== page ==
White House Portraits of Bill Clinton and George W. Bush Moved from Grand Foyer to Rarely Used Room: Report

Donald Trump is reportedly unlikely to hold an unveiling of his predecessor Barack Obama's official portrait

White House portraits
Presidential portraits for Bill Clinton (left) and George W. Bush.

The official portraits of former presidents Bill Clinton and George W. Bush have been moved from the White House's Grand Foyer, according to a report from CNN.

White House aides reportedly told the outlet that the portraits of the previous commanders in chief have been moved to the Old Family Dining Room, a seldom-used room that Donald Trump and Melania Trump "did not want ... showcased on public tours," an official told CNN.

The dining room has reportedly been mostly used as a storage room during the Trumps' time at the White House.

White House Press Secretary Kayleigh McEnany did not immediately respond to PEOPLE's request for comment on the portraits' move.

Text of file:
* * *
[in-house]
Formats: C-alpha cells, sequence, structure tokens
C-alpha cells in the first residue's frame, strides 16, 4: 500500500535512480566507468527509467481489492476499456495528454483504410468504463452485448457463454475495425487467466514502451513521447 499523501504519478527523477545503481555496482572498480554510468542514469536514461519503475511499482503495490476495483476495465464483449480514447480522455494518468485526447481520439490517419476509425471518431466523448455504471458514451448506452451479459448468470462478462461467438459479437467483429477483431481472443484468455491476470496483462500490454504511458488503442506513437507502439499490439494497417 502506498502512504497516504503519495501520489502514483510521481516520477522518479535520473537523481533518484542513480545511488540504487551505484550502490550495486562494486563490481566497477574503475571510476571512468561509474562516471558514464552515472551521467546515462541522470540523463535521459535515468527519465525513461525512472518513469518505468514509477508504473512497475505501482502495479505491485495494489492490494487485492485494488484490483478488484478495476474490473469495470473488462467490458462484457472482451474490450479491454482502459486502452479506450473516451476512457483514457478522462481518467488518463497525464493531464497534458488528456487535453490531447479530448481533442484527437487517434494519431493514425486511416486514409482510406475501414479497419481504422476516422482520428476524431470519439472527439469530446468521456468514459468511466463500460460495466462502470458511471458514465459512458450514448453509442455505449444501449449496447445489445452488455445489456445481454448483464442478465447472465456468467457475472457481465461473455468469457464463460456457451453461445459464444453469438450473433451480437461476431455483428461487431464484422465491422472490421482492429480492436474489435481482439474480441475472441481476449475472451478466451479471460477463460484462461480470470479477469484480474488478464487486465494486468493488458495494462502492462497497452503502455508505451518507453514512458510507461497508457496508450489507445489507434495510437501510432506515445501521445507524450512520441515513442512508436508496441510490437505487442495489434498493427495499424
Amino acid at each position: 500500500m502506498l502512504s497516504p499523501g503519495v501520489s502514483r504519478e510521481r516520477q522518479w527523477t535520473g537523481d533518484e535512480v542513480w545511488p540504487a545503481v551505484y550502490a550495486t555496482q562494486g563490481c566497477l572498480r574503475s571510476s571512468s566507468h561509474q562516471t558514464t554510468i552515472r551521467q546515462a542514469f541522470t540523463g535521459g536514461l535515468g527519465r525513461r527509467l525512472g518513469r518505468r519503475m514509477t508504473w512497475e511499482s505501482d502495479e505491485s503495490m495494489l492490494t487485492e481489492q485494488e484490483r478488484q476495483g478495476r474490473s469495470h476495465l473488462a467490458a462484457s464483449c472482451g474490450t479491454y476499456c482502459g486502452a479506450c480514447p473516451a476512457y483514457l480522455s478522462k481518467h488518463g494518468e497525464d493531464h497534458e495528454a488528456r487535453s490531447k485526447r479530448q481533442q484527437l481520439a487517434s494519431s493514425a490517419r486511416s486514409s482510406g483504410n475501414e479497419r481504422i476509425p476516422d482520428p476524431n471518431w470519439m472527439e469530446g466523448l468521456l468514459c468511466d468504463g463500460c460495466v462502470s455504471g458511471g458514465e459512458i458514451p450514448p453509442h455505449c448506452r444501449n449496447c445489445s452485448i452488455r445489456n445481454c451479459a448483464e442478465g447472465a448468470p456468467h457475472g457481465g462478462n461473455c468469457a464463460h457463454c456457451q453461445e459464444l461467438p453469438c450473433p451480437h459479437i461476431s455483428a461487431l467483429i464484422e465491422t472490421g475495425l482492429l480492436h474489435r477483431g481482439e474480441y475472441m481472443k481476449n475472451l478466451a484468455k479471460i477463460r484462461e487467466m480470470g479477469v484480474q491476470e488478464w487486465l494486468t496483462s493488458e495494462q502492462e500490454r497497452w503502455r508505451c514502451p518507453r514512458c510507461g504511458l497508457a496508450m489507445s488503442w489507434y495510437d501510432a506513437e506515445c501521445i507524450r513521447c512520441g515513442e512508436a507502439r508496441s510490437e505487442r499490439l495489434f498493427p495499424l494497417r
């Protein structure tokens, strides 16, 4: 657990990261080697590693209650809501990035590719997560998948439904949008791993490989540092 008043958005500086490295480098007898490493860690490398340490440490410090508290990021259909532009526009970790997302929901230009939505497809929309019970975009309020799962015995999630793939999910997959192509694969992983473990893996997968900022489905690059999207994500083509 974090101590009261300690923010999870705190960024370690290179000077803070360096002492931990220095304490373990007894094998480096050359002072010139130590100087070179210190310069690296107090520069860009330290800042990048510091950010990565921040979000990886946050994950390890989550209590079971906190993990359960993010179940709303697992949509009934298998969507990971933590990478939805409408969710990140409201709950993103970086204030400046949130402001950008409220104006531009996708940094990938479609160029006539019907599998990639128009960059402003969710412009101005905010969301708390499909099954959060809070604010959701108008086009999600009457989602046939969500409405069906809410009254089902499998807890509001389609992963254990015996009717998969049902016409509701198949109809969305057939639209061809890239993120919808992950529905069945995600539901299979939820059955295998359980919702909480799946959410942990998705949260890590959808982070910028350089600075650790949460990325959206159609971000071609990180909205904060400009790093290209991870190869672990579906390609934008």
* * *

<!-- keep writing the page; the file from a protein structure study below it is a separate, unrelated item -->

Traditionally, the portraits of recent presidents hang in the prominent entryway of the White House. But those of Clinton and Bush have been replaced by those of William McKinley and Theodore Roosevelt, sources told CNN.

Both served as president more than 100 years ago: McKinley from 1897 to 1901, and Roosevelt from 1901 to 1909.

While it's unclear when the move of the portraits took place, they could last be seen on July 8 when Mexico's President Andrés Manuel López Obrador joined Trump to speak in the Cross Hall with the portraits in view, according to CNN.

CNN's report noted that the new home of Clinton and Bush's images mean that Trump no longer has to walk by them on a daily basis.

Tradition also usually sees presidents hold an unveiling ceremony of their predecessor's portrait in the White House's East Room, though it was reported in May that Trump is unlikely to host such a ceremony for President Barack Obama.

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